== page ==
Carving of a Recumbent Mythical Quadruped
Jade animal figurines have been prominent in Chinese art since Neolithic times and are treasured for the association of jade with immortality. During the Ming and Qing dynasties (1368–1911), economic development and increased jade supply led to the wide use of jade for luxury objects like these, which depict a lion-like mythical beast that first appeared in stone tomb sculpture of the Han dynasty (206 b.c.–a.d. 220) to safeguard the spirit of the dead. Although the figures were no longer expected to provide protection, they still had auspicious meaning. One of the beasts (78.85.7) holds in its mouth a lingzhi, a type of fungus also associated with immortality.
late 18th century
This item is not on view
Gift of Stanley Herzman
You may download and use Brooklyn Museum images of this three-dimensional work in accordance with a Creative Commons license
. Fair use, as understood under the United States Copyright Act, may also apply.
Please include caption information from this page and credit the Brooklyn Museum. If you need a high resolution file, please contact email@example.com
For further information about copyright, we recommend resources at the United States Library of Congress
, Cornell University
, Copyright and Cultural Institutions: Guidelines for U.S. Libraries, Archives, and Museums
, and Copyright Watch
For more information about the Museum's rights project, including how rights types are assigned, please see our blog posts on copyright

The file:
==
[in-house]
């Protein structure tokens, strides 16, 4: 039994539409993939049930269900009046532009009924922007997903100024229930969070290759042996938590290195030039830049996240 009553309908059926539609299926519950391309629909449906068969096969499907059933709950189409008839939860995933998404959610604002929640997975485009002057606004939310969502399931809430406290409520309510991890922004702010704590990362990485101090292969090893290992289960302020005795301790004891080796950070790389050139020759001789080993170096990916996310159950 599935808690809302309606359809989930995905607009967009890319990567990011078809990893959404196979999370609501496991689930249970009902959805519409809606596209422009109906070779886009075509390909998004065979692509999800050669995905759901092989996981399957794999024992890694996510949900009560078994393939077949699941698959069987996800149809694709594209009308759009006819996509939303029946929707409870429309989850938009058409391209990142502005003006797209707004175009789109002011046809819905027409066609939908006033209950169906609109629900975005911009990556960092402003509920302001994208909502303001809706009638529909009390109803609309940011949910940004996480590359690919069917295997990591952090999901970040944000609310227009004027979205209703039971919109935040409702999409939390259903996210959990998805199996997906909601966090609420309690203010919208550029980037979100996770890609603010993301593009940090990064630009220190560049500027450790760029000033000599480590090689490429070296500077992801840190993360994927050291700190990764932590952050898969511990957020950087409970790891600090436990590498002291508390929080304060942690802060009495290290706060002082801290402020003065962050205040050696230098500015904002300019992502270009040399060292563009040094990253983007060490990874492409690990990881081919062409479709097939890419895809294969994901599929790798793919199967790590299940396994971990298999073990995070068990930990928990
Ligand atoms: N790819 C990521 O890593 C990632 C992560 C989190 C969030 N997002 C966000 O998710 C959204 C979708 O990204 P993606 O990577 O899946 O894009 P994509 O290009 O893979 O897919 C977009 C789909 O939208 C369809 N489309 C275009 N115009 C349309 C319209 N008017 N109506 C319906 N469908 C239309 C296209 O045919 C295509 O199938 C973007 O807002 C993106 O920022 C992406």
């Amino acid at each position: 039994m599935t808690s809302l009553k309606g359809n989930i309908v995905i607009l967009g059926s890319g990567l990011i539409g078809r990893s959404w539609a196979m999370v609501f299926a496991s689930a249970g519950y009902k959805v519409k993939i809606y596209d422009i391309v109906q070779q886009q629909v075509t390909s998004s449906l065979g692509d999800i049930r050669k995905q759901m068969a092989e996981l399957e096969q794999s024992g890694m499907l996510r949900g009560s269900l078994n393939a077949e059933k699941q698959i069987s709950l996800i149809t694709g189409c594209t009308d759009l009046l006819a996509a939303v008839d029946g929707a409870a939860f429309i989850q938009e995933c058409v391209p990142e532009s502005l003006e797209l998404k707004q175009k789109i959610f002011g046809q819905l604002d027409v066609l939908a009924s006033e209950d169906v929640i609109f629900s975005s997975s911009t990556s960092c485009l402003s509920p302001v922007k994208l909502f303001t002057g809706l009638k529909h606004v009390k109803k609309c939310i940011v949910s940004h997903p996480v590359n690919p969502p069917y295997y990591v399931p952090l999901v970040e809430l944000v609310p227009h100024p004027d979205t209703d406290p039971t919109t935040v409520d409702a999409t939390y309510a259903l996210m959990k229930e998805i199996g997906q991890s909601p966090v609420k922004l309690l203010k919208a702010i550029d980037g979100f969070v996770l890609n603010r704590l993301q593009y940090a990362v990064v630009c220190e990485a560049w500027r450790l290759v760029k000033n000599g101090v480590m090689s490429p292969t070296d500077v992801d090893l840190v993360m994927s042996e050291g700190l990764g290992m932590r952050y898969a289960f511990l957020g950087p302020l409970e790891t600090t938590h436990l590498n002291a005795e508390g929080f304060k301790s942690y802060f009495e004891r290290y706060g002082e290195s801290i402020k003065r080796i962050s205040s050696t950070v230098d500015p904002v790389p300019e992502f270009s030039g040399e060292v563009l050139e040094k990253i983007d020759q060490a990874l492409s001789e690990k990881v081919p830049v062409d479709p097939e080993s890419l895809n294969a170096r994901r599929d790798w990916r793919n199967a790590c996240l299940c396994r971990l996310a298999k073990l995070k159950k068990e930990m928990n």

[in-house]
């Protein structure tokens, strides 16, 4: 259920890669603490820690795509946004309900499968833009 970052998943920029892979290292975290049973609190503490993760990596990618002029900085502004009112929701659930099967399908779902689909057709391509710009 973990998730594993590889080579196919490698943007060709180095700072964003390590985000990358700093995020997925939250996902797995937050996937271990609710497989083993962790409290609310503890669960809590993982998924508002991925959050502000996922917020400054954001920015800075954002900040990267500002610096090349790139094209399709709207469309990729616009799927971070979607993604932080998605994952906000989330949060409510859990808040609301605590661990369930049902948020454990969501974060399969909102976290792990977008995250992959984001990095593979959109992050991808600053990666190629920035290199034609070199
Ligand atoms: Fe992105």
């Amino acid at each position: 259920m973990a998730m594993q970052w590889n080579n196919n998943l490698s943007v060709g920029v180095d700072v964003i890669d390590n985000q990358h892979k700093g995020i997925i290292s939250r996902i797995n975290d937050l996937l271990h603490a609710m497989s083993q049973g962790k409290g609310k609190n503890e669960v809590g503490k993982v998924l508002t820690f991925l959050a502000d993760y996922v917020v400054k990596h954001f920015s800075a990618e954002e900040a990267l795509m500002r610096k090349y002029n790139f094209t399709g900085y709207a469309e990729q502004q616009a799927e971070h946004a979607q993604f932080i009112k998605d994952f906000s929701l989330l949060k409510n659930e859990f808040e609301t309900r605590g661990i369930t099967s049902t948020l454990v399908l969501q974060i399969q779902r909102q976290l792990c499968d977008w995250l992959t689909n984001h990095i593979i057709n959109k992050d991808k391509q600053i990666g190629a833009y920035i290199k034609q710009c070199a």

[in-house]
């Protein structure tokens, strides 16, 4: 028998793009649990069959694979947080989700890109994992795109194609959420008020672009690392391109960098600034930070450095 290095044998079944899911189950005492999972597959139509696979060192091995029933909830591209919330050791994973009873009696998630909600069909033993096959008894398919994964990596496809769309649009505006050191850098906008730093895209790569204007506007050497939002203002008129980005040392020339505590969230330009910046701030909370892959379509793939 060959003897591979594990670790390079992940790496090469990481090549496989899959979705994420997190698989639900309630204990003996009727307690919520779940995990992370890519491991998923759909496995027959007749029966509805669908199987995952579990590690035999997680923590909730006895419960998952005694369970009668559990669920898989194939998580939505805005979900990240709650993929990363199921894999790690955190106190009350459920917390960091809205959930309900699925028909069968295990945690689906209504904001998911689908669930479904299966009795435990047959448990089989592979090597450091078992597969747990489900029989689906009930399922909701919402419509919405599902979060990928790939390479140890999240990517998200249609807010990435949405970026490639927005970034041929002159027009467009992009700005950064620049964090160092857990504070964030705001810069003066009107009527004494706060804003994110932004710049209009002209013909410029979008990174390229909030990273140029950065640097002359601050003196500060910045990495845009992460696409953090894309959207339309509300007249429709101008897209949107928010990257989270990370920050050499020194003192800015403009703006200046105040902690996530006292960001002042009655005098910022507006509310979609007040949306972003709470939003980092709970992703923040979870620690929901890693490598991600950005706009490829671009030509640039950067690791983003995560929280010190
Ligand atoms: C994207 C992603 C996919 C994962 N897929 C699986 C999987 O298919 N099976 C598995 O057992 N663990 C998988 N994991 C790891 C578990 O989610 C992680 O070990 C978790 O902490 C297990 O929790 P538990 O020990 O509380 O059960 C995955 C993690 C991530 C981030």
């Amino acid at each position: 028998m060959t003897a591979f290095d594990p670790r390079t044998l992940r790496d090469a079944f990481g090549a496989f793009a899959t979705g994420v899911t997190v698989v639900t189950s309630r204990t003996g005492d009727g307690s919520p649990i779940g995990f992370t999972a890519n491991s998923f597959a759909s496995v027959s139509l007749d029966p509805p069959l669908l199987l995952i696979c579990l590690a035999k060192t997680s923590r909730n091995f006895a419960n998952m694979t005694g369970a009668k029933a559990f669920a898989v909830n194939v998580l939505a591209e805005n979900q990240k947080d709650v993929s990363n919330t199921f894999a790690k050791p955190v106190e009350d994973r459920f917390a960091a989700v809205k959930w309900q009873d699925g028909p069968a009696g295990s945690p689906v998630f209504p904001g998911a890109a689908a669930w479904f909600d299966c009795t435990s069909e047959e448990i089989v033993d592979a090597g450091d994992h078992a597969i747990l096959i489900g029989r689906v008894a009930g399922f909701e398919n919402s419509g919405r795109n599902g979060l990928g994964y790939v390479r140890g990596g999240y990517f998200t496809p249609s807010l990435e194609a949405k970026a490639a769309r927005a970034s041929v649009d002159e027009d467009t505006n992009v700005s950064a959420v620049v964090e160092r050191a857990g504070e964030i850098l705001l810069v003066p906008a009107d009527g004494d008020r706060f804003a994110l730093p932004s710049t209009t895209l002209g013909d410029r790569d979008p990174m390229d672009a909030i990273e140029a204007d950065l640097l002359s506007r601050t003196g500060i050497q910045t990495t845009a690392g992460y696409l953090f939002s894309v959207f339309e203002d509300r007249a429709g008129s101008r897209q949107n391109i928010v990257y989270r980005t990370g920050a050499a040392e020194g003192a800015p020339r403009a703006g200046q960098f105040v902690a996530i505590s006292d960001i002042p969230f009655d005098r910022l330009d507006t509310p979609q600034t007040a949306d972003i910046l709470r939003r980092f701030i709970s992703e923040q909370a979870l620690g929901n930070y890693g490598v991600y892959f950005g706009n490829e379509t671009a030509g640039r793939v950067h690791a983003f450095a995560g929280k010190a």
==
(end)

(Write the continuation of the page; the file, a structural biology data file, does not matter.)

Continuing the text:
If you have any information regarding this work and rights to it, please contact firstname.lastname@example.org
Carving of a Recumbent Mythical Quadruped, late 18th century. Nephrite, 1 3/4 x 4 1/2 in. (4.4 x 11.4 cm). Brooklyn Museum, Gift of Stanley Herzman, 78.85.1. Creative Commons-BY
overall, 78.85.1_PS4.jpg. Brooklyn Museum photograph, 2015
"CUR" at the beginning of an image file name means that the image was created by a curatorial staff member. These study images may be digital point-and-shoot photographs, when we don\'t yet have high-quality studio photography, or they may be scans of older negatives, slides, or photographic prints, providing historical documentation of the object.
Not every record you will find here is complete. More information is available for some works than for others, and some entries have been updated more recently. Records are frequently reviewed and revised, and we welcome
any additional information you might have.